Sometimes the most difficult part about playing a tabletop game is finding people willing to play. Another annoying aspect of board games is being half an hour into a session only to discover there are pieces missing. One way to eliminate both of these problems is to play the game online. Many board games can now be played online via an app, or have a version on Steam.
Some of these digital versions are excellent, while others are not worth the time or effort. The best part about the digital versions of these games is that they are almost always much less expensive than the physical versions. This list will identify ten of the best tabletop games that can be played online.
Splendor is a card game in which players take on the role of jewel and gem merchants. The players compete to acquire the best gems, mines, transportation, and artisans. The goal of the game is to amass enough victory points to end the game, which is when one of the players reaches 15 victory points.
Splendor is simple to play, with the relevant information clearly printed on each card. However, the strategy hiding behind this simplicity is actually quite deep. The online version features the excellent artwork found in the physical version, and plays very smoothly with an intuitive interface.
This is a great tile-based tabletop game in which players compete to claim areas of an ever-growing map. Like Splendor, the gameplay is simple – the player draws and places tiles, places followers on tiles to claim them, and scores points by connecting roads, farms, and settlements.
The online version looks fantastic and is as easy to play as the physical version. The animated meeples are simple to spot, even when the player zooms out to see the whole board. And the online version also helps by highlighting the areas in which the player can place new tiles. Sound effects and music clips are also enjoyable. Overall, the online version on Steam is the best version, and it seems to cost $10 regardless of platform.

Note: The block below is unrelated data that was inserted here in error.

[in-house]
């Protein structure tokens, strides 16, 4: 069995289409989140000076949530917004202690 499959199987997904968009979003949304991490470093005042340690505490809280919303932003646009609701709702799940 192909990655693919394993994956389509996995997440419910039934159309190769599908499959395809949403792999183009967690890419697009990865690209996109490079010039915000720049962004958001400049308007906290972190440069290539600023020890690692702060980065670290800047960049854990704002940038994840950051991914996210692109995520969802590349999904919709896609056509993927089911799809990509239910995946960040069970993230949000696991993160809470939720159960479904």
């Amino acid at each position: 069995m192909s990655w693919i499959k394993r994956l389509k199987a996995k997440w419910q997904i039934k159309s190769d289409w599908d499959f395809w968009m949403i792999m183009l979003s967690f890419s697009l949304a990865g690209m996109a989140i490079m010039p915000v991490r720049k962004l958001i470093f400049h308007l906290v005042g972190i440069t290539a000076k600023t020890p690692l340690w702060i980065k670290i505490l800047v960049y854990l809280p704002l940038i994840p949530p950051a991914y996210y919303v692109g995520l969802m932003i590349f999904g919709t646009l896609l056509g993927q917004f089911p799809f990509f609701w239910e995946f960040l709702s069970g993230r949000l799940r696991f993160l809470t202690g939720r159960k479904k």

8 Neuroshima Hex
Neuroshima Hex is played with hexagonal tiles for the most part – there are a few round pieces. The game is a sort of a simplified version of Magic: The Gathering played on a board. The players place troop tiles on the board and use these to attack adjacent enemy troop tiles.
Strategy gets particularly involved, and players who are winning can suddenly find themselves way behind after only one turn. The online version is very user-friendly and includes a tutorial for beginners. Additionally, the online board seems a little more cramped and loses a little of the charm found in the physical version, but these are merely cosmetic complaints that don’t really affect the gameplay.
7 Through The Ages
This tabletop game borrows heavily from the Sid Meier’s Civilization games, but that is not necessarily a bad thing. The player controls their empire by allocating new people to different tasks. There is also a science counter that allows for access to better cards. Through the Ages has numerous rules and pieces to keep track of.
It is nice to be able to let the computer keep track of those aspects of the game so the players can focus on building their empire and crushing their enemies. Even with this help, Through the Ages is still a very complex game, but also a lot of fun. The accompanying sound effects when someone plays a card are a nice touch.
6 Galaxy Trucker
Galaxy Trucker is one of those games that proves even the simplest of games can be incredibly fun and engaging. The players start by selecting pieces with which to construct their spaceship. This building phase is incredibly fun but also has a strategic aspect.